I find it helpful to think about what to eat rather than what I "don't" eat, so I like that approach. I also think we need Omega 3, so I take fish oil supplements. I also take Vitamin D. (Plant based Omega 3 has to be converted before it can be used. Since I'm not a vegetarian I'm OK with a fish source.)
02-14-2012, 12:37 PM
Diet has to help! My wife, stage 4 almost 6 years and NED almost 4 years, eats all the right foods daily. A Quaker Oats breakfast, salad for lunch, munches almonds and walnuts throughout the day, an apple daily, salmon once a week, and so on. She also walks two miles a day and does weights with me. She's a walking miracle.
Best to You,
02-22-2012, 08:12 PM
This page from the link recommended by TanyaRD does emphasize on eating more fruit and vegetables to fight cancer:
[This link http://en.wikipedia.org/wiki/List_of_Internet_top-level_domains gives details about domain names.]
02-27-2012, 03:26 PM
The hospital gave me a book on breast cancer treatment that said to avoid fad diets and eat from "all the food groups," as if "food group" means the same thing to everyone. It also had a little information (but no context or guidance) about glycemic index. And they gave me a booklet called "Eating Hints" from the National Cancer Institute that says, "Many people want to know how they can help their body fight cancer by eating certain foods or taking vitamins or supplements. But, there are no studies that prove that any special diet, food, vitamin, mineral, dietary supplement, herb, or combination of these can slow cancer, cure it, or keep it from coming back. In fact, some of these products can cause other problems by changing how your cancer treatment works."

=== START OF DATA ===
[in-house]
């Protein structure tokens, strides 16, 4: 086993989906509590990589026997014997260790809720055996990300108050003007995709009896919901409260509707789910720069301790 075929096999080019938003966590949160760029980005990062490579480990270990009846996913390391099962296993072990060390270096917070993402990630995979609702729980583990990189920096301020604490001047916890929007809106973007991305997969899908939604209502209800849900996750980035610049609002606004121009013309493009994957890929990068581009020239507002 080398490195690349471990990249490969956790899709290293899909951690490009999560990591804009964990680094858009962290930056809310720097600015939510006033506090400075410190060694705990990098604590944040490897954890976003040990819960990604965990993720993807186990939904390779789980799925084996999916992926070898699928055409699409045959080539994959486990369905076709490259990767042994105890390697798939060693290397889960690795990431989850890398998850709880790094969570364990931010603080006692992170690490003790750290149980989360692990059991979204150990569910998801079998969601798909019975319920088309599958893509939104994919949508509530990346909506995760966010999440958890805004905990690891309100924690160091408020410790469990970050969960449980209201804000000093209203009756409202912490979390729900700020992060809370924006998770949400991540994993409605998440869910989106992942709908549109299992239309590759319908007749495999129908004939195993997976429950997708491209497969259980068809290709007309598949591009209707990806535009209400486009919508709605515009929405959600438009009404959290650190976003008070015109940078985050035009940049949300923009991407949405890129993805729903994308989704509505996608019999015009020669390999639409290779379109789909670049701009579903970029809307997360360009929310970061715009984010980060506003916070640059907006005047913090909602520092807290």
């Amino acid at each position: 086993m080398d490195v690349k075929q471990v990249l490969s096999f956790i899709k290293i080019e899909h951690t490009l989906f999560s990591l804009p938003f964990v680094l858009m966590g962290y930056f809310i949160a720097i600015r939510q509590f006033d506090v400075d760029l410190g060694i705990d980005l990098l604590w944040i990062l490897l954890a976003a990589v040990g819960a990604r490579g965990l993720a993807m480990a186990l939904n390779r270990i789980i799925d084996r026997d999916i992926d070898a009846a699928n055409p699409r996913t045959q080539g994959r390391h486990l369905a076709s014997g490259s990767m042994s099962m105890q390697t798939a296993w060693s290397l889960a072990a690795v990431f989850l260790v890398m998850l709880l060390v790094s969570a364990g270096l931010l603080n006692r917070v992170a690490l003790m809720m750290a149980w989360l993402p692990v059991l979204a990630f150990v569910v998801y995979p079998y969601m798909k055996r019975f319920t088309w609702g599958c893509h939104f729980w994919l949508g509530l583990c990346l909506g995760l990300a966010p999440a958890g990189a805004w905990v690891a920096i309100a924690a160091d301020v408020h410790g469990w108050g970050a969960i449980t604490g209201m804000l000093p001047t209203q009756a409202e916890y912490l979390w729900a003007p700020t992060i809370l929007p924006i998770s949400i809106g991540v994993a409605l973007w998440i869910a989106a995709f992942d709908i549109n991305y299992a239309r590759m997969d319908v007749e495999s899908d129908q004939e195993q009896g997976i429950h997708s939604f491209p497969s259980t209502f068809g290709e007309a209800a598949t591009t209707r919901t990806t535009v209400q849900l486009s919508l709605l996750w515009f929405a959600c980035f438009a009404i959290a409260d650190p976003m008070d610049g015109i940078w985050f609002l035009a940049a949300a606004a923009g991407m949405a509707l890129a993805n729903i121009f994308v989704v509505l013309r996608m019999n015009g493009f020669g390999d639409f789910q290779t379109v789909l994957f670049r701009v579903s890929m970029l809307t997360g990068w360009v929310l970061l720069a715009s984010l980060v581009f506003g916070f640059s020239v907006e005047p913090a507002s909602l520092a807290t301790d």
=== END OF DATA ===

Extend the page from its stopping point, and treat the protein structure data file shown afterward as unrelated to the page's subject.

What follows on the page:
The last sentence is true, and everyone should let their care providers know if they are taking supplements. Also some foods, like grapefruit, are restricted in the case of certain drugs. But the rest of it, although technically true, is misleading. I'm sure that antioxidants from vegetables, fruits, legumes and grains, and eating to avoid insulin peaks and inflammation, are a good eating plan. It helps me keep my energy up. It is helping me gradually lose body fat. I don't need "proof" that it is helpful in fighting cancer, but it seems like a pretty safe bet. And it can't possibly do any harm.
03-06-2012, 01:10 PM